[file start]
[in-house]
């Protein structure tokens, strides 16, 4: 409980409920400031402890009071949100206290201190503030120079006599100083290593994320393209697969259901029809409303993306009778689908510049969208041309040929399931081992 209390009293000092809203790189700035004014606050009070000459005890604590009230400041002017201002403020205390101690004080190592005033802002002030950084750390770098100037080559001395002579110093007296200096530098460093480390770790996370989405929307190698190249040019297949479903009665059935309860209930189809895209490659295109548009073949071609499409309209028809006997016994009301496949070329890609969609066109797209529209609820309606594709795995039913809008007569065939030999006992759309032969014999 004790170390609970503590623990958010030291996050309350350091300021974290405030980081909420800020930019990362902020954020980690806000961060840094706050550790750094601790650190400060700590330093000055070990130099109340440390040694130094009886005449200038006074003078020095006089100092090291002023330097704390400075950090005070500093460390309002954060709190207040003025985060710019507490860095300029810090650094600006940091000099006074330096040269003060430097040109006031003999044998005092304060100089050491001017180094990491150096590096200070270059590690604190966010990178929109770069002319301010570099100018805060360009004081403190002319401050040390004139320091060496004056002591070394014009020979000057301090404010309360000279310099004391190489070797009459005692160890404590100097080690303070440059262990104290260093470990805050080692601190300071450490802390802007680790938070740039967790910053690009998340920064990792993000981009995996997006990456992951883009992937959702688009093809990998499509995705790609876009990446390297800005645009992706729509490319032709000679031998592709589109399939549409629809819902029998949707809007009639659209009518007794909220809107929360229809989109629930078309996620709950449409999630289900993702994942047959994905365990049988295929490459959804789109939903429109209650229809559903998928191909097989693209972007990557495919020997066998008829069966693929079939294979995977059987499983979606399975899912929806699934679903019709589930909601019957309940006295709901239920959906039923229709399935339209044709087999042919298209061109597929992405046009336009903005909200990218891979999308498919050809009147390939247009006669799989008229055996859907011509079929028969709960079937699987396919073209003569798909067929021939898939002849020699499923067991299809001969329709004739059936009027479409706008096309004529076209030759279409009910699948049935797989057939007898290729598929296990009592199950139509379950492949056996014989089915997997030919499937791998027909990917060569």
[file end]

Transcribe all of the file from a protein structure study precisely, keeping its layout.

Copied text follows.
[in-house]
């Protein structure tokens, strides 16, 4: 409980409920400031402890009071949100206290201190503030120079006599100083290593994320393209697969259901029809409303993306009778689908510049969208041309040929399931081992 209390009293000092809203790189700035004014606050009070000459005890604590009230400041002017201002403020205390101690004080190592005033802002002030950084750390770098100037080559001395002579110093007296200096530098460093480390770790996370989405929307190698190249040019297949479903009665059935309860209930189809895209490659295109548009073949071609499409309209028809006997016994009301496949070329890609969609066109797209529209609820309606594709795995039913809008007569065939030999006992759309032969014999 004790170390609970503590623990958010030291996050309350350091300021974290405030980081909420800020930019990362902020954020980690806000961060840094706050550790750094601790650190400060700590330093000055070990130099109340440390040694130094009886005449200038006074003078020095006089100092090291002023330097704390400075950090005070500093460390309002954060709190207040003025985060710019507490860095300029810090650094600006940091000099006074330096040269003060430097040109006031003999044998005092304060100089050491001017180094990491150096590096200070270059590690604190966010990178929109770069002319301010570099100018805060360009004081403190002319401050040390004139320091060496004056002591070394014009020979000057301090404010309360000279310099004391190489070797009459005692160890404590100097080690303070440059262990104290260093470990805050080692601190300071450490802390802007680790938070740039967790910053690009998340920064990792993000981009995996997006990456992951883009992937959702688009093809990998499509995705790609876009990446390297800005645009992706729509490319032709000679031998592709589109399939549409629809819902029998949707809007009639659209009518007794909220809107929360229809989109629930078309996620709950449409999630289900993702994942047959994905365990049988295929490459959804789109939903429109209650229809559903998928191909097989693209972007990557495919020997066998008829069966693929079939294979995977059987499983979606399975899912929806699934679903019709589930909601019957309940006295709901239920959906039923229709399935339209044709087999042919298209061109597929992405046009336009903005909200990218891979999308498919050809009147390939247009006669799989008229055996859907011509079929028969709960079937699987396919073209003569798909067929021939898939002849020699499923067991299809001969329709004739059936009027479409706008096309004529076209030759279409009910699948049935797989057939007898290729598929296990009592199950139509379950492949056996014989089915997997030919499937791998027909990917060569």